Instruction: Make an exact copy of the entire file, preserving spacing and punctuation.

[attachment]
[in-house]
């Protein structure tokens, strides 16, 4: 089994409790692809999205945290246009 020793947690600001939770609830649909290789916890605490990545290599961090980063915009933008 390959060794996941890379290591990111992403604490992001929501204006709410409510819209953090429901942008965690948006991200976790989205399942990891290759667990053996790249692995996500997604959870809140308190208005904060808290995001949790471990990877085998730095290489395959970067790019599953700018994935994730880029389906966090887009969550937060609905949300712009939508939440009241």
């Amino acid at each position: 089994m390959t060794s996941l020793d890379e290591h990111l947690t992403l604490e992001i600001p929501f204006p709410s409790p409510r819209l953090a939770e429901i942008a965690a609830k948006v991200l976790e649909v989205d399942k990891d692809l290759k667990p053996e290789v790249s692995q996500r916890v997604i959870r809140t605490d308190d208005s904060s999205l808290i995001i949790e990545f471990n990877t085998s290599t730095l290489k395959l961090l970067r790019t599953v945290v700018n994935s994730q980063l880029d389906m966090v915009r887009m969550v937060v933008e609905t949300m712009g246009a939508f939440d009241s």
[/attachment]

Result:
[in-house]
């Protein structure tokens, strides 16, 4: 089994409790692809999205945290246009 020793947690600001939770609830649909290789916890605490990545290599961090980063915009933008 390959060794996941890379290591990111992403604490992001929501204006709410409510819209953090429901942008965690948006991200976790989205399942990891290759667990053996790249692995996500997604959870809140308190208005904060808290995001949790471990990877085998730095290489395959970067790019599953700018994935994730880029389906966090887009969550937060609905949300712009939508939440009241």
């Amino acid at each position: 089994m390959t060794s996941l020793d890379e290591h990111l947690t992403l604490e992001i600001p929501f204006p709410s409790p409510r819209l953090a939770e429901i942008a965690a609830k948006v991200l976790e649909v989205d399942k990891d692809l290759k667990p053996e290789v790249s692995q996500r916890v997604i959870r809140t605490d308190d208005s904060s999205l808290i995001i949790e990545f471990n990877t085998s290599t730095l290489k395959l961090l970067r790019t599953v945290v700018n994935s994730q980063l880029d389906m966090v915009r887009m969550v937060v933008e609905t949300m712009g246009a939508f939440d009241s």